In Japan, Will Hafu Ever Be Considered Whole? (Page 3 of 4)

Not surprisingly, the Tokyo Legal Affairs Bureau says that it is not in a position to speculate about the future of the Nationality Act and if an increasing presence of mixed race couples and their children would lead the government to relax the dual nationality laws. However, a spokesperson acknowledges that the issue is likely to be raised and that citizens and the government must hold an open debate about the requirements for not only becoming a Japanese citizen, but for also retaining dual citizenship.

“Why wouldn't a person who is raised in Japan not be Japanese?” asks Takagi. “Japanese are behind when it comes to being more aware of the people who live in their country; their educational system hasn't changed in more than 30 years. With globalization more and more present, eventually there will be a need for change. The educational system must be adapted for children who grow up between more than one culture.”

Takagi takes the Japanese government to task for refusing to adopt a more internationally minded approach to dual citizenship, as seen in other developed countries.

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“There is lack of progress when it comes to adaptation and flexibility in all aspects,” she adds. “Many countries and regions in the world admit and respect dual citizenship, including the U.S., U.K., France, Canada, and Australia. Most countries do not think that a citizen will lose the nationality of their homeland even if they succeed in gaining another country's nationality.”


Takagi, along with Japanese-American Megumi Nishikura, co-directed and produced Hafu: The Mixed-Race Experience in Japan, a documentary that explores the trials and tribulations of being mixed race in Japan. It will premiere at Shibuya Uplink Theater on October 5.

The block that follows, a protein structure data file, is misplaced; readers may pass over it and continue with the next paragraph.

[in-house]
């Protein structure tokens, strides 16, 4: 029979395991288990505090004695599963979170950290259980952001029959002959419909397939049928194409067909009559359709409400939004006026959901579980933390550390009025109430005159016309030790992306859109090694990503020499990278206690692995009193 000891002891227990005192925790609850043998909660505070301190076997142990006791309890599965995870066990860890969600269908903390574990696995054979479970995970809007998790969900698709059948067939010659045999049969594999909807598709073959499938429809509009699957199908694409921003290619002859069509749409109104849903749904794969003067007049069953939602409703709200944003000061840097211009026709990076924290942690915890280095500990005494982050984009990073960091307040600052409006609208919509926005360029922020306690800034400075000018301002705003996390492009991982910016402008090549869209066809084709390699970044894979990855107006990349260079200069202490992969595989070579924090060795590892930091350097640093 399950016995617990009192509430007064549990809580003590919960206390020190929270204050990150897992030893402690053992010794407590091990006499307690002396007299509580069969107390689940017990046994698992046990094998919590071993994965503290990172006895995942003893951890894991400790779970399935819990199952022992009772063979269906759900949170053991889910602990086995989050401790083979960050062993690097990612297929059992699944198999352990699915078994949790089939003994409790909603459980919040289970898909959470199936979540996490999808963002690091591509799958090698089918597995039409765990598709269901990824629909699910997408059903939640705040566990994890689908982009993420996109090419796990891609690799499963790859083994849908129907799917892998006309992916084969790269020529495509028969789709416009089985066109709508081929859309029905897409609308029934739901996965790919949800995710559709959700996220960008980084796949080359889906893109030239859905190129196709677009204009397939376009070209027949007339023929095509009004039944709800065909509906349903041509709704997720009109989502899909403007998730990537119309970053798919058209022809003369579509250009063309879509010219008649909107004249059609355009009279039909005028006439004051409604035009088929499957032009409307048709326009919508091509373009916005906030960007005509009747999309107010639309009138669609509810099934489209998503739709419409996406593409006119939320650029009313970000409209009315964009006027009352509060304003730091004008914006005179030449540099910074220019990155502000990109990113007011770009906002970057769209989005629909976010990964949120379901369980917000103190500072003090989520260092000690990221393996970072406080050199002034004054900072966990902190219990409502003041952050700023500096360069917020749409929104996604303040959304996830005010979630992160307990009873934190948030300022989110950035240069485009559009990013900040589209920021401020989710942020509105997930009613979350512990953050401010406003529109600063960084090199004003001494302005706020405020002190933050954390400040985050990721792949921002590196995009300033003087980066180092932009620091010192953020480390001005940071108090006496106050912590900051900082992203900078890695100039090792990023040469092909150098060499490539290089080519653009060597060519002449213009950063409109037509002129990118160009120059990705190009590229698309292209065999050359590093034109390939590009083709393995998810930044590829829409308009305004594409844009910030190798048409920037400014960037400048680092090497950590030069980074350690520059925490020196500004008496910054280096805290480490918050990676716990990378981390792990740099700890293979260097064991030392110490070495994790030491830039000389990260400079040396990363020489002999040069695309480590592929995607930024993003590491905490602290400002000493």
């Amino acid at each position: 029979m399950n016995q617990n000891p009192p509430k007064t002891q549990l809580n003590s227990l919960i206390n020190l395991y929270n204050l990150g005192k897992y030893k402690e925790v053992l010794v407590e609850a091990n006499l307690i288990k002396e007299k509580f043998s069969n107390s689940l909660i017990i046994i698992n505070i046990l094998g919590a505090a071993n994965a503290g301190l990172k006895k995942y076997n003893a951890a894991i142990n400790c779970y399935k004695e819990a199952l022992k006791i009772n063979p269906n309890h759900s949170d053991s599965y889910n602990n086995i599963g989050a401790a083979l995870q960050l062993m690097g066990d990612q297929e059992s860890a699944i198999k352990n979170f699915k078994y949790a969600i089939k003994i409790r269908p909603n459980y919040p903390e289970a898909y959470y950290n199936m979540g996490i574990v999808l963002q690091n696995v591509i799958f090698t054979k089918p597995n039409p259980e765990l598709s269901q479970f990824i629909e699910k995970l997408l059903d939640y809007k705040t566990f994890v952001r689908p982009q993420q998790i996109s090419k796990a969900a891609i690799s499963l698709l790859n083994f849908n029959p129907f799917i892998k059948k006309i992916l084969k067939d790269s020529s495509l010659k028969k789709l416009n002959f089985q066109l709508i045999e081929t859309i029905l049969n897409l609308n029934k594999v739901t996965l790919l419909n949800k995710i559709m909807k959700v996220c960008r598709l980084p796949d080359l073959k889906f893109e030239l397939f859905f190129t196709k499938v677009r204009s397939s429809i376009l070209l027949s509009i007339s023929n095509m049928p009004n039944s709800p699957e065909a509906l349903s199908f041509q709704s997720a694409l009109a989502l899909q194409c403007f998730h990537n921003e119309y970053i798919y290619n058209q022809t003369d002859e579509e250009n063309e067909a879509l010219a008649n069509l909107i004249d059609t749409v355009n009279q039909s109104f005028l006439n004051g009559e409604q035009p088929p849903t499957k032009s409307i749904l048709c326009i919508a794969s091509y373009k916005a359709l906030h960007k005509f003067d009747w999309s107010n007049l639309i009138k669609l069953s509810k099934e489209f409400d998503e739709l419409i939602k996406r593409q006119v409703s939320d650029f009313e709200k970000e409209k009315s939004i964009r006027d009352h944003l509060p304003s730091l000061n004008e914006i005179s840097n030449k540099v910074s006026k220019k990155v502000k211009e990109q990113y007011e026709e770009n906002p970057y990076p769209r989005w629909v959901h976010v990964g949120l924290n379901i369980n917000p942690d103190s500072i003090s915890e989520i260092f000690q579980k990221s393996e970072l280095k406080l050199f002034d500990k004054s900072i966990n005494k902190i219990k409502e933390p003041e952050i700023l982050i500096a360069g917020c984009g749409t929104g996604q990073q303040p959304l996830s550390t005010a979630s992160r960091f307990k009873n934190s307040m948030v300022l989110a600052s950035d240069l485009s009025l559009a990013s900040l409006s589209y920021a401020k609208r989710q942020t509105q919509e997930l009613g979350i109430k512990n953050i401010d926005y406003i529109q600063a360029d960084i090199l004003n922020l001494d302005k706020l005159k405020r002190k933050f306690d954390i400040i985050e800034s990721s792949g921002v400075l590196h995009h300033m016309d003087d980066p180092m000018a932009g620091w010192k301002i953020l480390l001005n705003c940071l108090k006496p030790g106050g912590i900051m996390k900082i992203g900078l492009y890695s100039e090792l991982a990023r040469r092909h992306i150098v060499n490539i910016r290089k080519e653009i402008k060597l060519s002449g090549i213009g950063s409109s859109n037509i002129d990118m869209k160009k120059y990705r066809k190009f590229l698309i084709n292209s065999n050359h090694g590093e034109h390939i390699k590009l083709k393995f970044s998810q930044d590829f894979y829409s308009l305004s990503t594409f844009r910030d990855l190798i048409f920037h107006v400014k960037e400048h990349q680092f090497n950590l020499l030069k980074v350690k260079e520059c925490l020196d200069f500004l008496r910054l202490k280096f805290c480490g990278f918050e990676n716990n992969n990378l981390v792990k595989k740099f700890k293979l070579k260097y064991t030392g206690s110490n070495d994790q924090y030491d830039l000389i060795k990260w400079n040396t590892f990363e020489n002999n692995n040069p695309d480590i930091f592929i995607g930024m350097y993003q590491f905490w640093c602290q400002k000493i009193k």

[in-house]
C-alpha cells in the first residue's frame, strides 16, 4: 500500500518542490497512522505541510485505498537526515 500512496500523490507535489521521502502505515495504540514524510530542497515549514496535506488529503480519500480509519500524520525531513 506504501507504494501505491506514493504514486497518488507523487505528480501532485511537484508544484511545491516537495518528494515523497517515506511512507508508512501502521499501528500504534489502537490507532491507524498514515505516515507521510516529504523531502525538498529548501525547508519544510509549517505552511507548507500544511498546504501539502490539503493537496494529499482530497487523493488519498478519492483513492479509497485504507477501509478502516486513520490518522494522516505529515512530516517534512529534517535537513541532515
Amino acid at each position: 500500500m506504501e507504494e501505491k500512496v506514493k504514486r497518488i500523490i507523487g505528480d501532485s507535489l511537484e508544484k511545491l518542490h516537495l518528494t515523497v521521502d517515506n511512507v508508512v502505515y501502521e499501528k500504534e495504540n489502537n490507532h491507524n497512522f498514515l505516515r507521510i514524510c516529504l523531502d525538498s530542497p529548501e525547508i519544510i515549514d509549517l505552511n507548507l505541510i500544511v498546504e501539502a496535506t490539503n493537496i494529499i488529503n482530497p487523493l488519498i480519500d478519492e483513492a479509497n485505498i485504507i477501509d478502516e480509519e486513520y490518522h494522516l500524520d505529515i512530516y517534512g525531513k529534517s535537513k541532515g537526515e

Lara Perez Takagi (left) and Megumi Nishikura (right) directing their documentary film Hafu. (Photo credit: Michael Connolly)

“For 87 minutes, I want audiences to walk in the shoes of five hafus and experience firsthand what it is like to be half-Japanese in Japan today,” Nishikura says. “Because of the way they look or cultural influences from other countries, hafu often experience feeling ‘other-ed’ in Japanese society. I believe that the definition of what it means to be Japanese needs to include hafu. Ultimately, I believe that with changing demographics, Japan is at a turning point – I believe that a more multiracial and multicultural Japan is a good thing, but it is up to the Japanese people to embrace this change or not. I do hope people will walk out of the theater feeling that a positive future awaits Japan.”

Takagi and Nishikura were inspired to make their documentary after a chance encounter with Marcia Yumi Lise, a sociologist who co-founded The Hafu Project – a series of portraits and in-depth interviews that probe the half-Japanese experience and shed light on what it means to be hafu both inside and outside of Japan. To date, the project has collected 130 portraits and 65 extensive interviews that explore topics ranging from background and upbringing to personal identity and sense of belonging. Exhibitions for The Hafu Project have taken place around the world and are supported by local Japanese embassies.

“In 2009, myself and Takagi met Lise and [Hafu Project photographer] Natalie Maya Willer when they came to expand their project in Japan. In my own research, I noticed the lack of in-depth media attention for hafu and was bothered by the stereotypes of hafu perpetuated by the mass media. So one of our motivations in making this film was to create awareness of the hafu experience and give us a platform to truly tell our stories,” Nishikura explains.

Unlike Takagi’s summer camp experience, Nishikura says that her childhood was generally free from discrimination based on her mixed roots.

“When I attended Japanese elementary school I was aware that I received extra attention from my classmates for being mixed but I don’t have any painful memories. I do remember that when I encountered children who I did not attend school with, they would stare at me or call me ‘gaijin’.”

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